This article contains opinion.
The official third installment of the crude, in-your-face, guns smorgasbord, father of the looter shooter genre, “Borderlands” is here.
While “Borderlands 3” perfects its formula of looting and shooting as well as new mechanics, the writing surrounding the main narrative isn’t as polished.
“Borderlands” had prided itself on pretty stellar writing since the introduction of “Borderlands 2” back in 2012. That is not quite the case here for “Borderlands 3.” The main issue stems from the game’s new main villains, The Calypso Twins, Trey and Tyreen.
The young antagonists are filling the role of the millennial YouTuber cliche with annoying humor, trolling videos and meaningless entitlement all for the sake of glory. While the premise of young, brash psychopaths bent on the destruction of everything for no real reason may seemingly make sense on paper, the result lands short of the mark.
It is evident that co-writers Sam Winkler and Danny Homan attempted to use the over-exaggeration of a targeted generation as a satirical comedy. Yet, the humor is one-note. The portrayal doesn’t evolve the characters past the surface level introduction within the first three hours of the game.
Instead, the Calypsos, while voiced incredibly well, are a mere personification of one type of personality. I wanted to know more about why these characters were as devious as they were.
While the villains aren’t the worse part of the narrative, the glaring plot holes are.
At the start of the adventure, a selection of four different classes of the protagonist are available. One is a Siren, a female being of great psychic power that co-exists with five others throughout the universe within “Borderlands” lore. I selected the Siren for my playthrough. During the few animated cutscenes in the game, my character had almost zero impact on the story, even though it required my character to progress it. There lies the dilemma.
Why is my character just a tool to be used by the main cast of characters? Why does my character, a Siren, have no consequence on the plot? It broke my connection to the narrative and sullied my experience and completely severed any immersion I felt during the lengthy campaign.
While the story might have lacked the punch I sought, the gameplay loop was everything I expected from a “Borderlands” game. Quality of life improvements, such as the additions of mantling and sliding, add even more fluidity when battling the onslaught of enemies in each of the diverse worlds I visited.
With the ability to climb comes verticality to the level designs. Each of the worlds in “Borderlands 3” is nuanced with length, width, and height, something veterans of the series have not seen before.
Every world felt unique, draped in its aesthetic for players to explore in beautifully cell-shaded splendor. This level design allows for new approaches to the formula of the plethora of side missions to do. New areas open up as these missions are completed, showcasing how much love and attention that Gearbox Studios gave to almost all of the worlds they created.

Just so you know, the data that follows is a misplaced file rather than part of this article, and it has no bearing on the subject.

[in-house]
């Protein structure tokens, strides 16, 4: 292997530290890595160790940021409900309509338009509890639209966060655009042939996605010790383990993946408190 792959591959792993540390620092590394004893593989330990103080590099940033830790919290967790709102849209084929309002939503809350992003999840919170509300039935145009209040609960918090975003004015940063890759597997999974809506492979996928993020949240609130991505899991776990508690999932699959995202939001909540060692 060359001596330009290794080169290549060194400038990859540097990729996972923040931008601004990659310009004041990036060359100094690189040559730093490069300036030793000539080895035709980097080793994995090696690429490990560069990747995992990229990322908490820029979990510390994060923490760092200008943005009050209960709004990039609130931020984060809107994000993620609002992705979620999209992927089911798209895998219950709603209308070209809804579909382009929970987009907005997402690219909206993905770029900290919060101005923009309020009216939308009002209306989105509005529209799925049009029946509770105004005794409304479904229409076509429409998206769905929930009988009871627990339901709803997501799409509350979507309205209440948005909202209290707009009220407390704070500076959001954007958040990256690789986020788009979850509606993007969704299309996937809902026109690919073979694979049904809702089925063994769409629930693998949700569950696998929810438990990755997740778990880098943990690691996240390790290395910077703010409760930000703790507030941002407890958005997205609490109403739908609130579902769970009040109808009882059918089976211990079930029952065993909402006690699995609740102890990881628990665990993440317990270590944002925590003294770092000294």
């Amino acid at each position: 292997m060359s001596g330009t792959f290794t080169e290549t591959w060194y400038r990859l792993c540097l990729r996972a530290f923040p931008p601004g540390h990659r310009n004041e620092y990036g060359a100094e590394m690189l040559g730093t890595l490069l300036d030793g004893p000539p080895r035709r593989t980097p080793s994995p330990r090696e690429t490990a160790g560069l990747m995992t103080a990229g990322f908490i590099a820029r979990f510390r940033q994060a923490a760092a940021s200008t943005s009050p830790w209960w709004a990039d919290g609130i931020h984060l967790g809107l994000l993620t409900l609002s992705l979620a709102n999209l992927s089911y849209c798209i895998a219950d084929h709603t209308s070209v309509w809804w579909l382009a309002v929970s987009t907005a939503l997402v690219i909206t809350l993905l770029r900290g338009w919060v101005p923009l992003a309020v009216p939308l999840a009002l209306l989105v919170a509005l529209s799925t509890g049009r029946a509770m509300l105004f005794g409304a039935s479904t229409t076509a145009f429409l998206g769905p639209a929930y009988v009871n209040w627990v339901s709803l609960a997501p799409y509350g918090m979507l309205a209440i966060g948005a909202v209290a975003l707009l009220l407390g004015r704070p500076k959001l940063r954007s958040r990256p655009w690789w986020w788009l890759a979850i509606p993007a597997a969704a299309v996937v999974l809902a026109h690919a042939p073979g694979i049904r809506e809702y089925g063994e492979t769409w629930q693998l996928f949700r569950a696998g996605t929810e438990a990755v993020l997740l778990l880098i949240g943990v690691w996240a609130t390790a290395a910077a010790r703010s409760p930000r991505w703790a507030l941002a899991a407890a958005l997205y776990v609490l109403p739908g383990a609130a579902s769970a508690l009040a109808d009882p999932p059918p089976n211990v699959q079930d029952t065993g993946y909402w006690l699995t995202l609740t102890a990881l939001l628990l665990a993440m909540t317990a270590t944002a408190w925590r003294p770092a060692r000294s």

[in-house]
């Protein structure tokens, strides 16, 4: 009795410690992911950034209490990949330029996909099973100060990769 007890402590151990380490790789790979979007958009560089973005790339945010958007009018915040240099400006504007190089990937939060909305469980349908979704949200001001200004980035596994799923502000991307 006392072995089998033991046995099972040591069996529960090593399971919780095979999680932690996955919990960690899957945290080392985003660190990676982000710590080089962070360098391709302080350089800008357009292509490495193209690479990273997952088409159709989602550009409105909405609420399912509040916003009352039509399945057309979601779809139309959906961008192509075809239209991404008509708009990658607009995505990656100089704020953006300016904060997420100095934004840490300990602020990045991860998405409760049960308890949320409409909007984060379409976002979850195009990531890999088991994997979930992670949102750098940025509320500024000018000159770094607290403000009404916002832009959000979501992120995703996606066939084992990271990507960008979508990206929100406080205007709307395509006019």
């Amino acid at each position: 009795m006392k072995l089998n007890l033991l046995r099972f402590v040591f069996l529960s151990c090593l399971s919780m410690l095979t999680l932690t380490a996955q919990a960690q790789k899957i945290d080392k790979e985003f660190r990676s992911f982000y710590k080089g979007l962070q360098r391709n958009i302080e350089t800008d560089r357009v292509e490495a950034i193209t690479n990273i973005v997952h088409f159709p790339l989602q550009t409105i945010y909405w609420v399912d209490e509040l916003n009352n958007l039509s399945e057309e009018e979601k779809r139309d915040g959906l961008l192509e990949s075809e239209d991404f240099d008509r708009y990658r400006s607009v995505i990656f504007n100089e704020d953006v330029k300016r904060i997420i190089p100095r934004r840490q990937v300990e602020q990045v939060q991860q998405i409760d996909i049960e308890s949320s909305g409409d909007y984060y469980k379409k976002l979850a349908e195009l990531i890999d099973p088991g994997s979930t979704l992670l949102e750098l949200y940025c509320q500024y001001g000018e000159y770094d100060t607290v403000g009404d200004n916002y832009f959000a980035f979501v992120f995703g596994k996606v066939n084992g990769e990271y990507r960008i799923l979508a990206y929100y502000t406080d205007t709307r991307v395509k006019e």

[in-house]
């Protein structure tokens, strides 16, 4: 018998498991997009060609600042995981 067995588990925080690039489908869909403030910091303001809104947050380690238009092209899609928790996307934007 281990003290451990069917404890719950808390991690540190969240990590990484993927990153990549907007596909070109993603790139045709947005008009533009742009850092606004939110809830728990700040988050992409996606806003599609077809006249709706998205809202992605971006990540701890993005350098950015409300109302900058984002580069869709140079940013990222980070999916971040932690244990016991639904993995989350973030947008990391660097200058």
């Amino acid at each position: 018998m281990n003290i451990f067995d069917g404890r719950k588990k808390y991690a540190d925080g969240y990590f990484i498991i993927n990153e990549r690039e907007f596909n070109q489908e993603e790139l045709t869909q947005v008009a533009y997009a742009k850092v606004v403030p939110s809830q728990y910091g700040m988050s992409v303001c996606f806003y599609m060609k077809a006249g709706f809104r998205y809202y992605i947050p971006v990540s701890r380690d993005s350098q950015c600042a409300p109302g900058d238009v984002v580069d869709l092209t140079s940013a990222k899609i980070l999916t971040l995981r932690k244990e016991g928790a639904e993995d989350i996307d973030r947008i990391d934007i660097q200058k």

I would be remiss not to mention the main calling card of the series: the incredible amount of weapons. Some guns have multiple firing modes, shoot lasers or rotary saws (yes really) or even grow legs and run around causing even more mayhem. It is here that “Borderlands 3” shines in the most brilliant light it can muster.
Guns are acquired from killing enemies or from the loot boxes littered throughout the densely packed worlds.
Paired with the unique styles of each of the gun manufacturers is succulent sound design. From the whir of an electrified beam to the subtle chamber clang while reloading a revolver, every sound is meticulously layered perfection. What results is a cacophony of sweet and deadly carnage not only for your eyes but for your ears.
Unfortunately, the ambitions of the developers outpace the game’s capabilities at times. Navigating the menus can lag at times. Pop-in textures, which may be the limitations of my PlayStation 4, can break the immersion when traversing in one of three styles of customizable vehicles.
The big bosses in “Borderlands 3,” for the most part, are incredibly well done. Each boss took some amount of skill to conquer, save for some of the more cheap kill bosses that stagnate the flow that I otherwise held throughout each play session. One boss was so frustratingly unfair that it took nearly an hour just to beat. The sheer stupidity of how quick they killed me for something that I could not avoid was maddening.
“Borderlands 3,” while a narrative shortcoming, is some of the most fun that I have had in a videogame in some time. With free additive content on the horizon and hours upon hours of replay potential and endgame objectives to complete, there is so much still left for me to do.
If the story is the focal point for a purchase of a video game, this may not be worth the investment that “Borderlands 2” was. However, if a ludicrous amount of guns, fantastic side missions, gorgeous worlds and a potentially never-ending gameplay loop is something that piques interest, there are far worse to choose from than this first-person shooting game.